And the Book of Wisdom survives, in part, in the Hebrew Book of Proverbs.

95:4.5   In the Book of Hebrew Proverbs, chapters fifteen, seventeen, twenty, and chapter twenty-two, verse seventeen, to chapter twenty-four, verse twenty-two, are taken almost verbatim from Amenemope’s Book of Wisdom. The first psalm of the Hebrew Book of Psalms was written by Amenemope and is the heart of the teachings of Ikhnaton.

I plan to take a look at these proverbs in the next few days. Many of them appear in TUB, such as this one:

Proverbs 15:1 A gentle answer turns away wrath, but a harsh word stirs up anger.

139:4.13 John was in prison several times and was banished to the Isle of Patmos for a period of four years until another emperor came to power in Rome. Had not John been tactful and sagacious, he would undoubtedly have been killed as was his more outspoken brother James. As the years passed, John, together with James the Lord’s brother, learned to practice wise conciliation when they appeared before the civil magistrates. They found that a “soft answer turns away wrath.” They also learned to represent the church as a “spiritual brotherhood devoted to the social service of mankind” rather than as “the kingdom of heaven.” They taught loving service rather than ruling power — kingdom and king.

149:4.2 Anger is a material manifestation which represents, in a general way, the measure of the failure of the spiritual nature to gain control of the combined intellectual and physical natures. Anger indicates your lack of tolerant brotherly love plus your lack of self-respect and self-control. Anger depletes the health, debases the mind, and handicaps the spirit teacher of man’s soul. Have you not read in the Scriptures that ‘wrath kills the foolish man,’ and that man ‘tears himself in his anger’? That ‘he who is slow of wrath is of great understanding,’ while ‘he who is hasty of temper exalts folly’? You all know that ‘a soft answer turns away wrath,’ and how ‘grievous words stir up anger.’ ‘Discretion defers anger,’ while ‘he who has no control over his own self is like a defenseless city without walls.’ ‘Wrath is cruel and anger is outrageous.’ ‘Angry men stir up strife, while the furious multiply their transgressions.’ ‘Be not hasty in spirit, for anger rests in the bosom of fools.’” Before Jesus ceased speaking, he said further: “Let your hearts be so dominated by love that your spirit guide will have little trouble in delivering you from the tendency to give vent to those outbursts of animal anger which are inconsistent with the status of divine sonship.”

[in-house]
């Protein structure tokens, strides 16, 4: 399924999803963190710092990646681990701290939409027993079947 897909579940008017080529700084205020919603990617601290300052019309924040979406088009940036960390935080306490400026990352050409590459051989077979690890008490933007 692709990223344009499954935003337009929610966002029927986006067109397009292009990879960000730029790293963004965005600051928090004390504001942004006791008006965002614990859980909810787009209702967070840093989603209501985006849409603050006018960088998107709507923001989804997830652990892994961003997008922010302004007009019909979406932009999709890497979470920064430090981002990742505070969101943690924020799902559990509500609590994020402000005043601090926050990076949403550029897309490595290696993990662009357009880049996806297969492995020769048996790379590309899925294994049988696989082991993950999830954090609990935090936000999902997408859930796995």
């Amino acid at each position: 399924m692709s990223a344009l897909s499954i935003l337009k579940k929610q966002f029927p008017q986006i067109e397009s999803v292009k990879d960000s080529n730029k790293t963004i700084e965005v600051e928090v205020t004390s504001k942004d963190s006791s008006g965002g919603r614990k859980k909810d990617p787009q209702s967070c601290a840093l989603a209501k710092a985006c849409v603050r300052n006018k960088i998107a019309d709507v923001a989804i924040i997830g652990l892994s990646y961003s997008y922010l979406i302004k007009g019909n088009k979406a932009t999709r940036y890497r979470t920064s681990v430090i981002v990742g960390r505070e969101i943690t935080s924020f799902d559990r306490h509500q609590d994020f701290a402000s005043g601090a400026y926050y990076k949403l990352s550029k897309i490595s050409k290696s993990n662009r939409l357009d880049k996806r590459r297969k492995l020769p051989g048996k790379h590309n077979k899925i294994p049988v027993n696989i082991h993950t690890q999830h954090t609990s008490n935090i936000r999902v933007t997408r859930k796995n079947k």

150:9.3 Jesus would have good-naturedly managed the crowd and effectively disarmed even his violent enemies had it not been for the tactical blunder of one of his own apostles, Simon Zelotes, who, with the help of Nahor, one of the younger evangelists, had meanwhile gathered together a group of Jesus’ friends from among the crowd and, assuming a belligerent attitude, had served notice on the enemies of the Master to go hence. Jesus had long taught the apostles that a soft answer turns away wrath, but his followers were not accustomed to seeing their beloved teacher, whom they so willingly called Master, treated with such discourtesy and disdain. It was too much for them, and they found themselves giving expression to passionate and vehement resentment, all of which only tended to arouse the mob spirit in this ungodly and uncouth assembly. And so, under the leadership of hirelings, these ruffians laid hold upon Jesus and rushed him out of the synagogue to the brow of a near-by precipitous hill, where they were minded to shove him over the edge to his death below. But just as they were about to push him over the edge of the cliff, Jesus turned suddenly upon his captors and, facing them, quietly folded his arms. He said nothing, but his friends were more than astonished when, as he started to walk forward, the mob parted and permitted him to pass on unmolested.